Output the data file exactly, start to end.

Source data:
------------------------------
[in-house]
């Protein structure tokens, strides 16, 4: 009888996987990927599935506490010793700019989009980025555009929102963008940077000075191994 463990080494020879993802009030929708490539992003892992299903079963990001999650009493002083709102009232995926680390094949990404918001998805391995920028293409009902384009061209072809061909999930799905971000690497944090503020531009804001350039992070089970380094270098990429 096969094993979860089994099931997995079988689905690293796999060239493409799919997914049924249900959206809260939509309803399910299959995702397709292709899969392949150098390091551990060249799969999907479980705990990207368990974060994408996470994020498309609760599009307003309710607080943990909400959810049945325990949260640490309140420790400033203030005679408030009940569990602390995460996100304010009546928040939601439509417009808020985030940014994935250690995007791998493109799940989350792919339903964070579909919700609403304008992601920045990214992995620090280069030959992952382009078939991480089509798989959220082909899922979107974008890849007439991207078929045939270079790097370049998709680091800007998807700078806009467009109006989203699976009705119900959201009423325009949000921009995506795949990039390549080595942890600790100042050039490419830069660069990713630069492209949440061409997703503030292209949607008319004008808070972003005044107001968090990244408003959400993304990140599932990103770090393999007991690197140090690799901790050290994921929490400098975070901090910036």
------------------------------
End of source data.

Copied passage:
[in-house]
């Protein structure tokens, strides 16, 4: 009888996987990927599935506490010793700019989009980025555009929102963008940077000075191994 463990080494020879993802009030929708490539992003892992299903079963990001999650009493002083709102009232995926680390094949990404918001998805391995920028293409009902384009061209072809061909999930799905971000690497944090503020531009804001350039992070089970380094270098990429 096969094993979860089994099931997995079988689905690293796999060239493409799919997914049924249900959206809260939509309803399910299959995702397709292709899969392949150098390091551990060249799969999907479980705990990207368990974060994408996470994020498309609760599009307003309710607080943990909400959810049945325990949260640490309140420790400033203030005679408030009940569990602390995460996100304010009546928040939601439509417009808020985030940014994935250690995007791998493109799940989350792919339903964070579909919700609403304008992601920045990214992995620090280069030959992952382009078939991480089509798989959220082909899922979107974008890849007439991207078929045939270079790097370049998709680091800007998807700078806009467009109006989203699976009705119900959201009423325009949000921009995506795949990039390549080595942890600790100042050039490419830069660069990713630069492209949440061409997703503030292209949607008319004008808070972003005044107001968090990244408003959400993304990140599932990103770090393999007991690197140090690799901790050290994921929490400098975070901090910036």